Table 1.

Flow Cytometry Analysis of the Effect of IL-10 on SEB-Stimulated CD4+ T Cells

TreatmentCell Cycle Distribution (%)*
G1S G2/M
Day 4  
 None  >98  <1 <1  
 SEB only  58.80 ± 0.7  37.90 ± 0.3 3.25 ± 0.4  
 IL-10 + SEB  78.95 ± 2.2 19.00 ± 1.6  2.05 ± 0.6  
Day 5  
 None  >98 <1  <1  
 SEB only  44.10 ± 1.0 47.15 ± 0.9  8.70 ± 0.1  
 IL-10 + SEB 72.95 ± 2.2  22.45 ± 1.8  4.70 ± 0.4 
TreatmentCell Cycle Distribution (%)*
G1S G2/M
Day 4  
 None  >98  <1 <1  
 SEB only  58.80 ± 0.7  37.90 ± 0.3 3.25 ± 0.4  
 IL-10 + SEB  78.95 ± 2.2 19.00 ± 1.6  2.05 ± 0.6  
Day 5  
 None  >98 <1  <1  
 SEB only  44.10 ± 1.0 47.15 ± 0.9  8.70 ± 0.1  
 IL-10 + SEB 72.95 ± 2.2  22.45 ± 1.8  4.70 ± 0.4 
*

PBMCs were pretreated for 2 days with IL-10 (10 U/mL). SEB (100 pg/mL) was then added to these cultures and the incubation was continued for the indicated number of days before flow cytometry analysis. Data were gated to analyze CD4+ T cells. Results are expressed as the mean of duplicate samples ± SD. All differences between SEB only and IL-10 + SEB treatments were determined to be statistically significant by the Student’s t-test (P < .01).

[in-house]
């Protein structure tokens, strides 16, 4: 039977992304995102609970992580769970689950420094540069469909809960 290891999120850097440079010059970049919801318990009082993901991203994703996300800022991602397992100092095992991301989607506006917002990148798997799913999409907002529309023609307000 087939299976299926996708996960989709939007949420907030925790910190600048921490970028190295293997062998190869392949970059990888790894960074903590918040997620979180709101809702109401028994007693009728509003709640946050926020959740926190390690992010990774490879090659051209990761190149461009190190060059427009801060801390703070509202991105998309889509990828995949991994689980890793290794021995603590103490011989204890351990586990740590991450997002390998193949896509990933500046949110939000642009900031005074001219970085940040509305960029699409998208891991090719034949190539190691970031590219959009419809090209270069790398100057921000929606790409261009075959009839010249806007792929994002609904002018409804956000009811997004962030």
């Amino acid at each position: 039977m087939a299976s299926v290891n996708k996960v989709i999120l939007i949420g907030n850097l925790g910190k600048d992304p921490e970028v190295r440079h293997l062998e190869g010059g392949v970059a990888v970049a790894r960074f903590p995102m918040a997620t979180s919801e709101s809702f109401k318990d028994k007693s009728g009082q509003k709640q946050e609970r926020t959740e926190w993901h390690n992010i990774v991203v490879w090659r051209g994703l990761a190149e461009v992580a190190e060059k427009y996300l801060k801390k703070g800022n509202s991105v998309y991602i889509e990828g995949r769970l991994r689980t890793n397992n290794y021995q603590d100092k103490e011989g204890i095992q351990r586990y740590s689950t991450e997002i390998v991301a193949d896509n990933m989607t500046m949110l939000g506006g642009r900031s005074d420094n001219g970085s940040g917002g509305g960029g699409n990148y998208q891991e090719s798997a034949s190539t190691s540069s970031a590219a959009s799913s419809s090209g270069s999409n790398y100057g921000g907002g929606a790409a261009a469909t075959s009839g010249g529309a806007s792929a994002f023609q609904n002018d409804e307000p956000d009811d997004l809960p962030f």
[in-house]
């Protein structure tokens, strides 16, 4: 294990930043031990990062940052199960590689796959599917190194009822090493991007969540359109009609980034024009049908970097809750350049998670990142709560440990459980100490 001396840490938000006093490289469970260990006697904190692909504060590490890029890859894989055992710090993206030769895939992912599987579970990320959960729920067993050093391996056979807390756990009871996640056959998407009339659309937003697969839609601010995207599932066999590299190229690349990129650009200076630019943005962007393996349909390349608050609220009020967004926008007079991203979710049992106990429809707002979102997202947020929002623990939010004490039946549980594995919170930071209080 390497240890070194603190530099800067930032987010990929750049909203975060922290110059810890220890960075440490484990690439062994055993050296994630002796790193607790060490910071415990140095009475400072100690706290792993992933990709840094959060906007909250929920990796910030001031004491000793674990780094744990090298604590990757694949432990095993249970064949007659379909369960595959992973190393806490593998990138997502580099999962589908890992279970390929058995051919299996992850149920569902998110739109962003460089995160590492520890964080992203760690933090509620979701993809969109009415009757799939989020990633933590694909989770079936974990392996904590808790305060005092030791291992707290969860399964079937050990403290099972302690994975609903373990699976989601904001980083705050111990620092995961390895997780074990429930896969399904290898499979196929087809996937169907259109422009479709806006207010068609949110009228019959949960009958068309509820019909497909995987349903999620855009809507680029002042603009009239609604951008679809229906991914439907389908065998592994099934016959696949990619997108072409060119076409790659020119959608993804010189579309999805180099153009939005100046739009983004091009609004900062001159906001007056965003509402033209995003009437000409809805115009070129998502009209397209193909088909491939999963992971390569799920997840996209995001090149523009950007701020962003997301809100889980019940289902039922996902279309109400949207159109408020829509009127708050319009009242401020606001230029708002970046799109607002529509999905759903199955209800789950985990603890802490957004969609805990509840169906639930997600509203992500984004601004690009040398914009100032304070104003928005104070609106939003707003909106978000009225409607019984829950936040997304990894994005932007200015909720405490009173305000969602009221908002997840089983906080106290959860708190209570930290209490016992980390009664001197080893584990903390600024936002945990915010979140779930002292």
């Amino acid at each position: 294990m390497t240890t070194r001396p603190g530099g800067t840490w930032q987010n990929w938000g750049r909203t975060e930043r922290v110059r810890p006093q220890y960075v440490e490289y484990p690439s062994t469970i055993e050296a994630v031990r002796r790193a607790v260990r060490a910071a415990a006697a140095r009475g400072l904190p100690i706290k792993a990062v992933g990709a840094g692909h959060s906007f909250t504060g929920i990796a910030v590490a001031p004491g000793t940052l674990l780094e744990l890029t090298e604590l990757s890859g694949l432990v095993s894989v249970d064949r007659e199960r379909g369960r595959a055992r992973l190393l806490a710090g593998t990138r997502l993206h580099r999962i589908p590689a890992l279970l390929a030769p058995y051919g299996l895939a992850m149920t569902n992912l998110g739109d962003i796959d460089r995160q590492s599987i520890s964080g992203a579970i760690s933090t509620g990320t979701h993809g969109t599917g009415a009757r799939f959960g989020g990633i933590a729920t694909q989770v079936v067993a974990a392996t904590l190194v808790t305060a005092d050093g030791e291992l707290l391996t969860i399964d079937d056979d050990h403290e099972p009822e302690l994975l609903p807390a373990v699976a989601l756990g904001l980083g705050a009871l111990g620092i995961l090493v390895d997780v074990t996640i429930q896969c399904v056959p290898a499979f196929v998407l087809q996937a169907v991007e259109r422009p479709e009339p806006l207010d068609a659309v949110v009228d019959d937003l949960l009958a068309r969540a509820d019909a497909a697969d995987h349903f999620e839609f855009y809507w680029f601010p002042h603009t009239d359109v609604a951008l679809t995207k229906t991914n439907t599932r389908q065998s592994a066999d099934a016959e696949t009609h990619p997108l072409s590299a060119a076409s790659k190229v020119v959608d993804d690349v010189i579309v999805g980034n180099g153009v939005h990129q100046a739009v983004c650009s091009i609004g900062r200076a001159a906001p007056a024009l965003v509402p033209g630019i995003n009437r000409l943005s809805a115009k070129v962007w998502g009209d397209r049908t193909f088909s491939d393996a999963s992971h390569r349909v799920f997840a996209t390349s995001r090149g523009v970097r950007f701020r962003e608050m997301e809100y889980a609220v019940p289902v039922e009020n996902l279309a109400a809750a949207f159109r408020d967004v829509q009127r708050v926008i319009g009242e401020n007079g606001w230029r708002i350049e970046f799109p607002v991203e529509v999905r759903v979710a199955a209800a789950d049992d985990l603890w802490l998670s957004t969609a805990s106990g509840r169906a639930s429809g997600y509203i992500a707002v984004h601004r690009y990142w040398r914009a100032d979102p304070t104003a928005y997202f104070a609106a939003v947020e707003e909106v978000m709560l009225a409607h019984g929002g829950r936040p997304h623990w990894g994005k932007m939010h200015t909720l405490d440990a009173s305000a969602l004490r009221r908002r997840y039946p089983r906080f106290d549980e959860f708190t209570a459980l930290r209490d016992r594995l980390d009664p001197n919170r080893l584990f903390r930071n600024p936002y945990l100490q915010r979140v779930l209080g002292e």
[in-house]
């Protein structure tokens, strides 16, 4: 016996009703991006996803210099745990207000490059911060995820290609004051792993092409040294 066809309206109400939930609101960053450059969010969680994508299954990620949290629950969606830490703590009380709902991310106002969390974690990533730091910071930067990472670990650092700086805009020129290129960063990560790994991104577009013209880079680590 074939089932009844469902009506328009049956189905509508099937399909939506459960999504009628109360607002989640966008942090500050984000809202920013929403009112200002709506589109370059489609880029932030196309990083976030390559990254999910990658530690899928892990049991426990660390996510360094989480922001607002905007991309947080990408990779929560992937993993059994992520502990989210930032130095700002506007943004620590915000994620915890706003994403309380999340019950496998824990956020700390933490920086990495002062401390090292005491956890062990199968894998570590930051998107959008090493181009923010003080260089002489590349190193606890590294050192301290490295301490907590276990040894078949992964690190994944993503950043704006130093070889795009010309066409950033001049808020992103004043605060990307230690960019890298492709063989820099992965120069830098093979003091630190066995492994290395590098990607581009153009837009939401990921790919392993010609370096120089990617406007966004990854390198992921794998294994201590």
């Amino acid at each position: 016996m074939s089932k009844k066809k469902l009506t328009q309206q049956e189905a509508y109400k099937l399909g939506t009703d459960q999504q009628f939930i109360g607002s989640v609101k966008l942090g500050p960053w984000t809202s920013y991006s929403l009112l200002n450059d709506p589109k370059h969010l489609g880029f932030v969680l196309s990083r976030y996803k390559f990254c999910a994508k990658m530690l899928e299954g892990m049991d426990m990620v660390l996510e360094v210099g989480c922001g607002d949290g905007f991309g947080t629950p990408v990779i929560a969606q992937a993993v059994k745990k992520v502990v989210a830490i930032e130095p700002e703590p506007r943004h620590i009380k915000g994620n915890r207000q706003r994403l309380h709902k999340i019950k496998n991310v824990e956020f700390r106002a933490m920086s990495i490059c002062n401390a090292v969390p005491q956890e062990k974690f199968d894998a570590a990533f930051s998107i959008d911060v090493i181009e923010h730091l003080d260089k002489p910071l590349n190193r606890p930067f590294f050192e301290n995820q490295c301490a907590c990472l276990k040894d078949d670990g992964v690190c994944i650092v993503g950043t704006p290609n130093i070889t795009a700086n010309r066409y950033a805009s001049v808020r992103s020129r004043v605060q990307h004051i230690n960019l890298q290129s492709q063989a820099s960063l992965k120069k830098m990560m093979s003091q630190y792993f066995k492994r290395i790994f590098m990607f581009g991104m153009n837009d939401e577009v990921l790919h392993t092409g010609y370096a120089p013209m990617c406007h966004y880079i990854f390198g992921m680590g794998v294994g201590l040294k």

Table 2.

Flow Cytometry Analysis of the Effect of Increasing Concentrations of IL-10 on SEB-Stimulated CD4+ T Cells

IL-10 (U/mL) SEB Cell Cycle Distribution (%)*
G1SG2/M
0  −  >98  <1  <1  
30 +  80.50  16.05  3.45  
10  +  75.10  21.00 3.85  
3  +  73.80  21.60  4.50  
0  +  61.50 32.00  6.50 
IL-10 (U/mL) SEB Cell Cycle Distribution (%)*
G1SG2/M
0  −  >98  <1  <1  
30 +  80.50  16.05  3.45  
10  +  75.10  21.00 3.85  
3  +  73.80  21.60  4.50  
0  +  61.50 32.00  6.50 
*

PBMCs were pretreated for 2 days with IL-10 at the indicated concentrations and then incubated with SEB (100 pg/mL) for 5.5 days before flow cytometry analysis. Data were gated to analyze CD4+ T cells.

IL-10 inhibition of cell cycle progression in CD4+ T cells stimulated with SEB is dependent on their activation state.